I worked with an establishment that had a few problem Patrons. These Patrons would generally behave well, but their “friends” would regularly start fights. The establishment started banning the troublemaking “friends”, but the regulars would always bring new friends or cousins or brothers. What did the establishment do? They 86’ed the problem Patrons with a very simple explanation, “Your friends ALWAYS cause trouble and unfortunately we are going to have to deny you entry.” The Patrons were not happy with the decision, but the bar didn’t have any more issues. Remember YOU HAVE THE RIGHT TO REFUSE SERVICE TO ANYONE.*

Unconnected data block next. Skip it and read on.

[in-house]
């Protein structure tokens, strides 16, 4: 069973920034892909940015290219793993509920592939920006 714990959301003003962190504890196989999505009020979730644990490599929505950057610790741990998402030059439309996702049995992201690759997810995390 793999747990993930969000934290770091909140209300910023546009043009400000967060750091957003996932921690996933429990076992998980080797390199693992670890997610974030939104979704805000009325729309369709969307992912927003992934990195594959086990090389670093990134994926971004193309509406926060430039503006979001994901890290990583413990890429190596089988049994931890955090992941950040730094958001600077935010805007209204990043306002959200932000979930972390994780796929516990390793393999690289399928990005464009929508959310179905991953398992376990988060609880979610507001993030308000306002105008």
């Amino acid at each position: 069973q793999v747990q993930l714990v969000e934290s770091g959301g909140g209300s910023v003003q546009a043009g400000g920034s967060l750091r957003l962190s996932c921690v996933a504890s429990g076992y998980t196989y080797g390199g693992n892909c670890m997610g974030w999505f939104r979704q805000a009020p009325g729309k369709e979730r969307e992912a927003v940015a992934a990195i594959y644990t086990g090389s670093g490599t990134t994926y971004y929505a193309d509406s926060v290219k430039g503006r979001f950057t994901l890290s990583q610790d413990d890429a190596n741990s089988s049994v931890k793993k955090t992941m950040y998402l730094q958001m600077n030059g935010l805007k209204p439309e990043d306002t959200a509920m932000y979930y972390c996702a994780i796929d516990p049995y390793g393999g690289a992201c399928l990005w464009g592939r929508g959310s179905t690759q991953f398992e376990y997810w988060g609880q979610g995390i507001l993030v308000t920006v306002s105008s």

Law Enforcement

What if you have enforced Dress Code and your Rules, but still have a problem with gang members in your bar? Well, for one, if they are well-behaved and well-dressed, it doesn’t sound like you have a gang problem. But for the sake of argument, let’s say your well-dressed, well-behaved gang members are just plain intimidating your customers. If they have been willing to comply up to this point, have a direct talk with them and let them know what the issues are. Should this go no where, a very direct response is to involve Law Enforcement.